By Stephen Singer
Aetna Inc., which has signaled for months that mounting financial losses would force its exit from Obamacare, announced Wednesday it is quitting the remaining two states in which it participated.
The Hartford insurer said it will not offer on- or off-exchange individual plans in Delaware or Nebraska in 2018. Aetna had previously announced it will not offer plans in Iowa and Virginia next year.
Aetna said its individual commercial products lost nearly $700 million between 2014 and 2016 and are projected to lose more than $200 million this year despite a significantly reduced membership.
Membership has dropped to 255,000 as of March 31 from 964,000 in 2016.
Aetna's departure adds to the crisis facing the Affordable Care Act, also known as Obamacare, as Republicans push for its elimination and Democrats look to preserve and repair the law.
Aetna's withdrawal comes after the U.S. House of Representatives voted to replace the Affordable Care Act last week with a controversial plan that is expected to face stiff opposition and prolonged debate in the Senate. Meanwhile health insurers in Maryland, Virginia and Connecticut who are remaining part of Obamacare have asked for sharp increases in rates for next year.
Aetna blamed "marketplace structural issues" that have led to health care co-op failures, exits by health insurers and a deteriorating risk pool leaving behind sicker, poorer people that lead to higher insurance rates.
The move was not entirely unexpected. Chief Financial Officer Shawn Guertin told analysts May 2 that Aetna continues to evaluate its footprint in the ACA "with a view toward significantly reducing" its exposure to individual commercial products next year.
"It's not surprising at all," said Spencer Perlman, an analyst at Veda Partners.
Anthem, Centene, Molina and BCBS plans have "for the most part said they are in wait-and-see mode," he said.
He said other insurers could leave the exchanges, but it would depend on what the Trump administration does with federal cost-sharing reduction payments that provide a discount to reduce what's paid for deductibles, copayments and coinsurance.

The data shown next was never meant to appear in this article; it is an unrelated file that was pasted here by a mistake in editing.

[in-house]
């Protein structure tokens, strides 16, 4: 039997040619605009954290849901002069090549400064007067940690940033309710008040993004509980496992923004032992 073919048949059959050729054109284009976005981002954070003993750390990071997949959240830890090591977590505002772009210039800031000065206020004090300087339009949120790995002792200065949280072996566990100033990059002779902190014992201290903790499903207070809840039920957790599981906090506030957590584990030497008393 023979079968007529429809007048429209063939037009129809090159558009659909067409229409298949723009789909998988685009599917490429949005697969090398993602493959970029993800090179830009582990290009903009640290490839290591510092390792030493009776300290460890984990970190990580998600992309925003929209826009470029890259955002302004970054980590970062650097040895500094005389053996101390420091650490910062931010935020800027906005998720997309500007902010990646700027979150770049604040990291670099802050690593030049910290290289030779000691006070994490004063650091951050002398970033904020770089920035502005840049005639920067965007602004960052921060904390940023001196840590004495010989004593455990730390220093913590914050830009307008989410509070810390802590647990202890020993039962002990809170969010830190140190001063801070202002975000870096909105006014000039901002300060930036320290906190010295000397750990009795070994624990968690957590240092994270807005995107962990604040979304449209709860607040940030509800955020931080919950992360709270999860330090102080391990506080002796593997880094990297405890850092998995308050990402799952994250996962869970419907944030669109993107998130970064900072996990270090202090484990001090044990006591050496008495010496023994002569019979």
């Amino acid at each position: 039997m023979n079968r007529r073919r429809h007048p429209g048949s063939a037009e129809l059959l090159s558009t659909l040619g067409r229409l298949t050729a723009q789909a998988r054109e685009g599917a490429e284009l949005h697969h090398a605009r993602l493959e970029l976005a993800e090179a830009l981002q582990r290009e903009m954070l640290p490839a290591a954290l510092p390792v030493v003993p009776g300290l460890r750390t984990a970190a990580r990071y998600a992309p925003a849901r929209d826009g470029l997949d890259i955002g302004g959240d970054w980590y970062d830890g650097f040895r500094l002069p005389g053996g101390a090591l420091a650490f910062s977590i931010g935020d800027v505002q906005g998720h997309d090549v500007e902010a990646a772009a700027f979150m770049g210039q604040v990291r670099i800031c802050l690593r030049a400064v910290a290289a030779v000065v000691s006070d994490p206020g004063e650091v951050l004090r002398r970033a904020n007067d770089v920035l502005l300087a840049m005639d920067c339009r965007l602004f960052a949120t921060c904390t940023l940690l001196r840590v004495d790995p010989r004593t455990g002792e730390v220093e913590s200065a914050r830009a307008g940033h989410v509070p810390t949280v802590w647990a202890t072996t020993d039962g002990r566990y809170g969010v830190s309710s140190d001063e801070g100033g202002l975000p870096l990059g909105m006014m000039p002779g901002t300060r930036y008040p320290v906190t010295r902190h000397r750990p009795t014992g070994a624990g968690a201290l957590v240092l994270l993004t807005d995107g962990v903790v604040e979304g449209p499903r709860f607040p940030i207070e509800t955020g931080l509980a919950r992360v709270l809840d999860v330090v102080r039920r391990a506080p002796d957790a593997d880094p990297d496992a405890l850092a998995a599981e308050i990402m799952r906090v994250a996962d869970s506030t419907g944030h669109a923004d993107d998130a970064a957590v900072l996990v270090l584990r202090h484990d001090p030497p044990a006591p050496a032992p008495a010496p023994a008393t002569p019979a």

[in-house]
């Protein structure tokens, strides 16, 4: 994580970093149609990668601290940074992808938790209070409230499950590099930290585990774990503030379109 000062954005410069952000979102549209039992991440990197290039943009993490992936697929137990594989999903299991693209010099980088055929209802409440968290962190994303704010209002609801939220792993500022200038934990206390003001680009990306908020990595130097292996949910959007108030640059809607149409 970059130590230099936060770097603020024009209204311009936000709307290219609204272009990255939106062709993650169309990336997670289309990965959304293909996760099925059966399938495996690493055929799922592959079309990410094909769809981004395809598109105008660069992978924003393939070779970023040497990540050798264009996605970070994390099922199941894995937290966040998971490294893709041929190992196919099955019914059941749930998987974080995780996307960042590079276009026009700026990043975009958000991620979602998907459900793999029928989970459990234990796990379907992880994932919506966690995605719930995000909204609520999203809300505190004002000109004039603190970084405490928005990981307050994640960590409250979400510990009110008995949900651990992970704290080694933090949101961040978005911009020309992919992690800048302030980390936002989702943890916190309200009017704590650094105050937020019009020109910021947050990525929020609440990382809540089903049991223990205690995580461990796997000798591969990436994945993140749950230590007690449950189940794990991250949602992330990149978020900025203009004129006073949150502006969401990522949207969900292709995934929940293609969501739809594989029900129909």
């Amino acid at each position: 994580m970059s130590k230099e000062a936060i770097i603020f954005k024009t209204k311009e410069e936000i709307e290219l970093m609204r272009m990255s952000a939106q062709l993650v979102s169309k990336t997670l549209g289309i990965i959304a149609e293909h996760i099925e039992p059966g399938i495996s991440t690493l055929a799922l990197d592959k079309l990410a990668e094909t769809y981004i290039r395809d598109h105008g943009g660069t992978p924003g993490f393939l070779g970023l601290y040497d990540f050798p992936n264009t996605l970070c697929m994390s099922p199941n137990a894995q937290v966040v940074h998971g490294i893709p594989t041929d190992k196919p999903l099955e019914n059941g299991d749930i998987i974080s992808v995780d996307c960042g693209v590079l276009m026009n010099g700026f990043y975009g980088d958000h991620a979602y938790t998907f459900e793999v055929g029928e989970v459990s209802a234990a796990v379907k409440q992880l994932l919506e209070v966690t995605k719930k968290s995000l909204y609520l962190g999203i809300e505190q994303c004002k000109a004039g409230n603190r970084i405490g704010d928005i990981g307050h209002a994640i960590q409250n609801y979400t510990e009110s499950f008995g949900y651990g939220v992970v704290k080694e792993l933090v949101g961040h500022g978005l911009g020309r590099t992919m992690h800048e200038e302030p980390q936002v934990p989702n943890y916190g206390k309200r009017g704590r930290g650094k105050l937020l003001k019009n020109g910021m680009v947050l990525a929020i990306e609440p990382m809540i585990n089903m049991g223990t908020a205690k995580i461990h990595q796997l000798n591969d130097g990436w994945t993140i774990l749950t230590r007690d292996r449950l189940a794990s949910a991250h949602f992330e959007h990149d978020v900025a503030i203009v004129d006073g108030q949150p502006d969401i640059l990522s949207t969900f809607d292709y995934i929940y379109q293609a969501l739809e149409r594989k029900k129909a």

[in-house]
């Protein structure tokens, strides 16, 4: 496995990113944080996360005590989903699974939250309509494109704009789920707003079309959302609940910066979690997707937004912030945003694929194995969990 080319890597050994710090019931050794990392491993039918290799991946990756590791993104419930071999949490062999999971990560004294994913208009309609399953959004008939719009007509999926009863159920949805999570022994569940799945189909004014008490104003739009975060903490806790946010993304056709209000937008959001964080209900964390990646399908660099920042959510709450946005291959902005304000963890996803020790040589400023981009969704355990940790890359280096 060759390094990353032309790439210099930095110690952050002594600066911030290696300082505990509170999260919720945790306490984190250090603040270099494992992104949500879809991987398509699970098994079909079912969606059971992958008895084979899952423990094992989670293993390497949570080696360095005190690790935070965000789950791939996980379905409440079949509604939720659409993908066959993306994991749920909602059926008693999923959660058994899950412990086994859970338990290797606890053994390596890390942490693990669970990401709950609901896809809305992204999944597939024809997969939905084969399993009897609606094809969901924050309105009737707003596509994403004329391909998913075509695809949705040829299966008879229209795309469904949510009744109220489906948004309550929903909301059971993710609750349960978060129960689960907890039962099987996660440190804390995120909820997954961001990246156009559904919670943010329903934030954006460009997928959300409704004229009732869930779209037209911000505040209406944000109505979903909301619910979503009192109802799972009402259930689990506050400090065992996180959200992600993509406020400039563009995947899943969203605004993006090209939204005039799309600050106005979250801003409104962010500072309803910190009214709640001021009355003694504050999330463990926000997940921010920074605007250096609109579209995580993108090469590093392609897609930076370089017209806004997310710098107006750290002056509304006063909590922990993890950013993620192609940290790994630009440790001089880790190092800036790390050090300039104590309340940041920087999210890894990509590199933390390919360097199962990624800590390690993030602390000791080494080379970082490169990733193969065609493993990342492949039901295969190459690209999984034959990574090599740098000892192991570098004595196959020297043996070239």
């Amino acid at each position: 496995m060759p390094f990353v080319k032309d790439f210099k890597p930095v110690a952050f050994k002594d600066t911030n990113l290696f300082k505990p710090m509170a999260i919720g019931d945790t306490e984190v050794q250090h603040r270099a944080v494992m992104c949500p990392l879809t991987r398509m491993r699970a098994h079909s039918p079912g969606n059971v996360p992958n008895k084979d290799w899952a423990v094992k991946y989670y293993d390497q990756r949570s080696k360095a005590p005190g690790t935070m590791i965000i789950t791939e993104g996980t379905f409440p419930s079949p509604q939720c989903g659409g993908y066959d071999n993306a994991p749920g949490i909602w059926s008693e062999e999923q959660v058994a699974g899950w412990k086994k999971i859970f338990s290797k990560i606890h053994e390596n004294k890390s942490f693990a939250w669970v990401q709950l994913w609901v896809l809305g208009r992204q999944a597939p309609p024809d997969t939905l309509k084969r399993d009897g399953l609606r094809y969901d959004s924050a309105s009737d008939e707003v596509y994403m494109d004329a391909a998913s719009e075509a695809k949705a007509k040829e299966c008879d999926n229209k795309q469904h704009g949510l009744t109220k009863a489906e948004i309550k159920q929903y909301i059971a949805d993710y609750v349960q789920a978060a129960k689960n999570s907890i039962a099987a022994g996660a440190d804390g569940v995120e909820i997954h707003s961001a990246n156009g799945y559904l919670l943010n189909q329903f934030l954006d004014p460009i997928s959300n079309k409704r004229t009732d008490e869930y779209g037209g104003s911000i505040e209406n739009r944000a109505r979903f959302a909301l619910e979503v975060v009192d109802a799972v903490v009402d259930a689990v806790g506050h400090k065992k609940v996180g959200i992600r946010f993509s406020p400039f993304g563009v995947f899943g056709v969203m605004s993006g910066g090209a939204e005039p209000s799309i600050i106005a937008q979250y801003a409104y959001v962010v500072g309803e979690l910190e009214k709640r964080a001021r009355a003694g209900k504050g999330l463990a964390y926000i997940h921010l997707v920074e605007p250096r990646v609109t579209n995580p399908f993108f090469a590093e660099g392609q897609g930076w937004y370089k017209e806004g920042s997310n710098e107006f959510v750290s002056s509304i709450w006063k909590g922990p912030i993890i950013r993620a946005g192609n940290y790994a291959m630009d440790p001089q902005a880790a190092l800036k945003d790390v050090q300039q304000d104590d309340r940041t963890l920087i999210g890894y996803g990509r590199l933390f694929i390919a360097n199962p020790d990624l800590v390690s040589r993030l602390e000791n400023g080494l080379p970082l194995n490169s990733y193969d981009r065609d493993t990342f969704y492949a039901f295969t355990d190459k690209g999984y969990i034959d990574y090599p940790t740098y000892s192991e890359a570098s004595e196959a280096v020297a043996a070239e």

Iowa is the only state at possible risk of having no exchange plans offered in 2018, Perlman said.
Aetna isn't part of a mass exodus of companies from exchanges as the repeal bill works its way through Congress, said John F. O'Connell, president of C.M. Smith Agency in Hartford and a partner in Alera Group, a nationwide brokerage. The Wall Street Journal reported Tuesday that Blue Cross Blue Shield of Tennessee expanded its coverage amid improved finances in that state, for example.
But the timing is tight as companies meet exchange deadlines. "They're on parallel tracks," O'Connell said. "You have the deadlines looming and you have the Senate taking up the bill."
Aetna Chief Executive Officer Mark Bertolini has long criticized details of the Affordable Care Act. He said recently that with a Republican Congress deadlocked over efforts to repeal the law, Congress should instead turn to a long-overdue fix.
Republicans who want to repeal Obamacare have blamed it for the price increases, saying it has failed to create a competitive market.
Backers of the ACA, chiefly Democrats, blamed the latest higher prices on the threat of repeal that narrowly passed in the House of Representatives and awaits Senate action. A possible repeal will reduce the amount of money available for subsidies and dilute the requirement that all taxpayers have coverage.
(c)2017 The Hartford Courant (Hartford, Conn.)